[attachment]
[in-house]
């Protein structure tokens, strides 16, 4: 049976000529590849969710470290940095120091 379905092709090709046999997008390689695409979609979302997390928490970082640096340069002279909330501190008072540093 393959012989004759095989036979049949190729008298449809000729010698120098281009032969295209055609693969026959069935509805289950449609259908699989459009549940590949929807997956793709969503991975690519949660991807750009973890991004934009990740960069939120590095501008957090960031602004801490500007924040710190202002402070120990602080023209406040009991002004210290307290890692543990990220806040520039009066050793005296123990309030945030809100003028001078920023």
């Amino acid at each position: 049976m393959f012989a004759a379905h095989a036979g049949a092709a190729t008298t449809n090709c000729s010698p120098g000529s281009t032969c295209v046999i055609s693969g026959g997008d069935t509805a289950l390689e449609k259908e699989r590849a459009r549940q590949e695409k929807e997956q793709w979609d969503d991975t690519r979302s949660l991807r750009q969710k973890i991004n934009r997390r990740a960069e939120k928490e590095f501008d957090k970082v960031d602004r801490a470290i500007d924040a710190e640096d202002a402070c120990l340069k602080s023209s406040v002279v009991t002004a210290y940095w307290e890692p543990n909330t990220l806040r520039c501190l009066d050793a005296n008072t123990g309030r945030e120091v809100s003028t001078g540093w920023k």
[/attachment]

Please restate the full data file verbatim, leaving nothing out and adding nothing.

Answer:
[in-house]
């Protein structure tokens, strides 16, 4: 049976000529590849969710470290940095120091 379905092709090709046999997008390689695409979609979302997390928490970082640096340069002279909330501190008072540093 393959012989004759095989036979049949190729008298449809000729010698120098281009032969295209055609693969026959069935509805289950449609259908699989459009549940590949929807997956793709969503991975690519949660991807750009973890991004934009990740960069939120590095501008957090960031602004801490500007924040710190202002402070120990602080023209406040009991002004210290307290890692543990990220806040520039009066050793005296123990309030945030809100003028001078920023």
């Amino acid at each position: 049976m393959f012989a004759a379905h095989a036979g049949a092709a190729t008298t449809n090709c000729s010698p120098g000529s281009t032969c295209v046999i055609s693969g026959g997008d069935t509805a289950l390689e449609k259908e699989r590849a459009r549940q590949e695409k929807e997956q793709w979609d969503d991975t690519r979302s949660l991807r750009q969710k973890i991004n934009r997390r990740a960069e939120k928490e590095f501008d957090k970082v960031d602004r801490a470290i500007d924040a710190e640096d202002a402070c120990l340069k602080s023209s406040v002279v009991t002004a210290y940095w307290e890692p543990n909330t990220l806040r520039c501190l009066d050793a005296n008072t123990g309030r945030e120091v809100s003028t001078g540093w920023k």